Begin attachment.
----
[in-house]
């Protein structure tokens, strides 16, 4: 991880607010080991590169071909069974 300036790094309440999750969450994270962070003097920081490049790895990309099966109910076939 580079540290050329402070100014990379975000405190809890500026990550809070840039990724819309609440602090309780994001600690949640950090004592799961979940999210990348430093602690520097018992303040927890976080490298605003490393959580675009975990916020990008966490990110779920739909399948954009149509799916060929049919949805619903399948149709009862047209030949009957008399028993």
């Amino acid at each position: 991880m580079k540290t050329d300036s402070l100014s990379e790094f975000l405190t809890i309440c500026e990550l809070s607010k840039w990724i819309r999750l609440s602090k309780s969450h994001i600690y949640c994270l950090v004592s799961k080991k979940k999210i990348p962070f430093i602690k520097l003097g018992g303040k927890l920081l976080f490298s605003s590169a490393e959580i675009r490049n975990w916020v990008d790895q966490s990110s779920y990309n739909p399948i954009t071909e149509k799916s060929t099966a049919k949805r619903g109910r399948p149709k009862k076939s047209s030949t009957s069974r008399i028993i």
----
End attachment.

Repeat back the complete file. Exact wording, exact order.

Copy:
[in-house]
């Protein structure tokens, strides 16, 4: 991880607010080991590169071909069974 300036790094309440999750969450994270962070003097920081490049790895990309099966109910076939 580079540290050329402070100014990379975000405190809890500026990550809070840039990724819309609440602090309780994001600690949640950090004592799961979940999210990348430093602690520097018992303040927890976080490298605003490393959580675009975990916020990008966490990110779920739909399948954009149509799916060929049919949805619903399948149709009862047209030949009957008399028993």
């Amino acid at each position: 991880m580079k540290t050329d300036s402070l100014s990379e790094f975000l405190t809890i309440c500026e990550l809070s607010k840039w990724i819309r999750l609440s602090k309780s969450h994001i600690y949640c994270l950090v004592s799961k080991k979940k999210i990348p962070f430093i602690k520097l003097g018992g303040k927890l920081l976080f490298s605003s590169a490393e959580i675009r490049n975990w916020v990008d790895q966490s990110s779920y990309n739909p399948i954009t071909e149509k799916s060929t099966a049919k949805r619903g109910r399948p149709k009862k076939s047209s030949t009957s069974r008399i028993i």